We enjoyed slowly strolling down some of the main thoroughfares of Takayama. The centre of the old town is full of craft shops offering beautiful lacquer wares and wood craft. By the river we discovered several shops selling miso paste and other Japanese delicacies.
Walking through Takayama feels like walking through time. The city centre is so well preserved and though modern commodities are a plenty, the atmosphere makes you think of the old Japan – of the time of the samurai. It also makes you want to shop till you drop. If only I could bring back all the treasures of Japan.
Hida No Sabe
Not far from Takayama centre by bus lies the Hida no Sabe folk village which is an open-air museum showing off the famous gassho style houses and original living conditions of the people from the region.
Despite having planned visits to Shiragawa-go and Ainokura, which are both UNESCO protected villages similar to Hida No Sabe, we decided to take a trip to the museum. And I am mighty pleased that we did.
The heat and humidity was close to killing me off and for large stretches there was no shadow. For that reason I was extremely happy to have borrowed a paper umbrella at the entrance as we walked through the village layout of Hida No Sabe.
It is a beautiful place with a clear village lake in the centre of it all, which reflects the colours of the season. It is also a place where you can learn about the spinning of silk and touch a silkworm. Yummy! Despite not being a family of four with kids that needed to be stimulated we thoroughly enjoyed visiting the museum and I can’t wait to see real life villages with similar design and to sleep over in a gassho style house – as long as there are no more silkworms.
But our time in Takayama is far from over. After yesterdays experience with closed restaurants we are heading out for that Chinese restaurant which my boyfriend has read so many good reviews about.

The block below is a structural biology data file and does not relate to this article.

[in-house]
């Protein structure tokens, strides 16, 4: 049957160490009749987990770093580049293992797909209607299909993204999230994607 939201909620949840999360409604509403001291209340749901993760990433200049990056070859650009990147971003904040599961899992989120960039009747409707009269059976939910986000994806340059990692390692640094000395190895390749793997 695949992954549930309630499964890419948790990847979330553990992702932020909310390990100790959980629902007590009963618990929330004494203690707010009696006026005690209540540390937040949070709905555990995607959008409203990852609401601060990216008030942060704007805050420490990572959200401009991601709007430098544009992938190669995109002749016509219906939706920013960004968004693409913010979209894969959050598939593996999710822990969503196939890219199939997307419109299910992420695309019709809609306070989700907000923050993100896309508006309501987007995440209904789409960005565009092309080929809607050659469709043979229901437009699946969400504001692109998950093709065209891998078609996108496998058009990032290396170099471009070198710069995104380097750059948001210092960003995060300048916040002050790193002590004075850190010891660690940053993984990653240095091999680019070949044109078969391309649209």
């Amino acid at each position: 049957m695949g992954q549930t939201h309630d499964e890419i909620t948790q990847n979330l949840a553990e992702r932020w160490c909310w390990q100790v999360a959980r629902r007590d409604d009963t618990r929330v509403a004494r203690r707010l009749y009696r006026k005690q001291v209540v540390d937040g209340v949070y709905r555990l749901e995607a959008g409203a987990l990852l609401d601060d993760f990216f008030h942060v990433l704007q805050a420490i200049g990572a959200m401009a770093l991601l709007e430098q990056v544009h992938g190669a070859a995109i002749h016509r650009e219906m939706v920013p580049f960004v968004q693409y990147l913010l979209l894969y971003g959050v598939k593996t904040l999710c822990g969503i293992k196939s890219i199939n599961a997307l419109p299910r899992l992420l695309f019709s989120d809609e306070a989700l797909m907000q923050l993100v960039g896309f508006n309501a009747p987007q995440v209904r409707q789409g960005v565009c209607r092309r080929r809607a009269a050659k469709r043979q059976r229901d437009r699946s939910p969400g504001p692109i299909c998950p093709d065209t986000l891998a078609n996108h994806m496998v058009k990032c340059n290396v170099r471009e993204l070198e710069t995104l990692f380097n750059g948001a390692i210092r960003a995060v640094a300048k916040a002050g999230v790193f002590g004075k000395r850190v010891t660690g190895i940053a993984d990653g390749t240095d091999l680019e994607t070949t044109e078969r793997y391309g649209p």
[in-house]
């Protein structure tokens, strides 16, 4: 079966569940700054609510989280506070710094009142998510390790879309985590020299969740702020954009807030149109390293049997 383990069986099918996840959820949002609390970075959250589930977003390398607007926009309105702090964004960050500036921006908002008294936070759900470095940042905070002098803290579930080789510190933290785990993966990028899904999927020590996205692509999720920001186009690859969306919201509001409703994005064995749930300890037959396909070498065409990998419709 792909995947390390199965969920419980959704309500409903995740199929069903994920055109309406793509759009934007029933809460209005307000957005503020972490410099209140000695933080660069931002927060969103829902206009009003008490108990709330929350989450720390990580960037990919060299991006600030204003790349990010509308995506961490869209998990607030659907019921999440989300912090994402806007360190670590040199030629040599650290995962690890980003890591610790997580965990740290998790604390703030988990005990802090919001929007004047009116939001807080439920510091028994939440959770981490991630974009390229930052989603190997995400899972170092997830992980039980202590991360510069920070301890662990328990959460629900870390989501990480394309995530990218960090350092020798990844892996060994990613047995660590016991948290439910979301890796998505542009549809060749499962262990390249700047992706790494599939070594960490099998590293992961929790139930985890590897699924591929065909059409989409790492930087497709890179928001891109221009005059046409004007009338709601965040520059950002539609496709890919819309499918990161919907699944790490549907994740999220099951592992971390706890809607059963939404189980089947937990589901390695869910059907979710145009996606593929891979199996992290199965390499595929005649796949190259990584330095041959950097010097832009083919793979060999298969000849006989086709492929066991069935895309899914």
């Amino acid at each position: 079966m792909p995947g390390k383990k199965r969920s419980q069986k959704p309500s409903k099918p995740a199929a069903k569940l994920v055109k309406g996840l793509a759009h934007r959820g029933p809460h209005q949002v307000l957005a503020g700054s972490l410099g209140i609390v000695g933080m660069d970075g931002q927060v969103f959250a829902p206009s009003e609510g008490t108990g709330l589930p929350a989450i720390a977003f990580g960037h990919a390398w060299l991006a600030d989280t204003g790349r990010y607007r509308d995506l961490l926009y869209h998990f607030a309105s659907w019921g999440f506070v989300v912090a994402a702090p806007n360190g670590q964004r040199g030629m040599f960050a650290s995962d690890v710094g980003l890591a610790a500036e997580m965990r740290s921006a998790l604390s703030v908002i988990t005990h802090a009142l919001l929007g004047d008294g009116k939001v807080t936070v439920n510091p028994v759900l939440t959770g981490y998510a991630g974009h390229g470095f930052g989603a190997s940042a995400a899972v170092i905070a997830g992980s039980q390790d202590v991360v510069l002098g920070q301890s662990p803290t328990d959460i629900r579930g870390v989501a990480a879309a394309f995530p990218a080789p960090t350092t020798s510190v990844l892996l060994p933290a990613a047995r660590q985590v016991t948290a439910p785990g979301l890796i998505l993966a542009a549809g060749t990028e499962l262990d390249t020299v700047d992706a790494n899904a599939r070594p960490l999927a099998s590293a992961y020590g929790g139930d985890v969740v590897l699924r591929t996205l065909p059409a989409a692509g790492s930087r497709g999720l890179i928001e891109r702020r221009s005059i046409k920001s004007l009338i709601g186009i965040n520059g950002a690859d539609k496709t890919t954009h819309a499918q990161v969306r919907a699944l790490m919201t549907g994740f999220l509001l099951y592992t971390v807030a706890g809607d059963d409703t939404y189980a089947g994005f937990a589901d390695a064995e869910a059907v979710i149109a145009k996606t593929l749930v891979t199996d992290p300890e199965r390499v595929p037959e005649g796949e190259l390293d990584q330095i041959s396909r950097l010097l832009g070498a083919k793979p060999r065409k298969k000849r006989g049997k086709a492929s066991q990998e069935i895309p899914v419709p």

Three words are synonymous with Japanese summer: hani, yukata and hanabi.
I had managed to buy a yukata in Nagoya and we had been offered a free commercial hani (fan) in several places, all that was missing was hanabi.
Hanabi is the Japanese word for fireworks and stems from the words hana = flower and bi = fire.
Unlike in the Western world fireworks in Japan are something which belongs to the hot and humid summer months.
We were lucky enough to reach Takayama for the last weekend of July which offered the yearly Hanabi show. We got to watch the spectacular fire flowers from the shore of the Miyagawa River which flows through the centre of Takayama.
It was the absolutely charming hostess at the homey Chinese restaurant Heianraku who told us about the Hanabi show. She and her husband the chef gave us an unforgettable dining experience at their counter. Once again, I was blown away not only by the regions culinary options, but also with the friendliness of the locals.
Before leaving, we added our home to the atlas of the hostess. She made everyone visiting from abroad write their names circling the place they came from. It makes me exceedingly happy to know that our names are also present in her book, leaving a small memory of us in Takayama.
Tomorrow awaits another great breakfast before we head off to Shiragawa-go and Ainokura.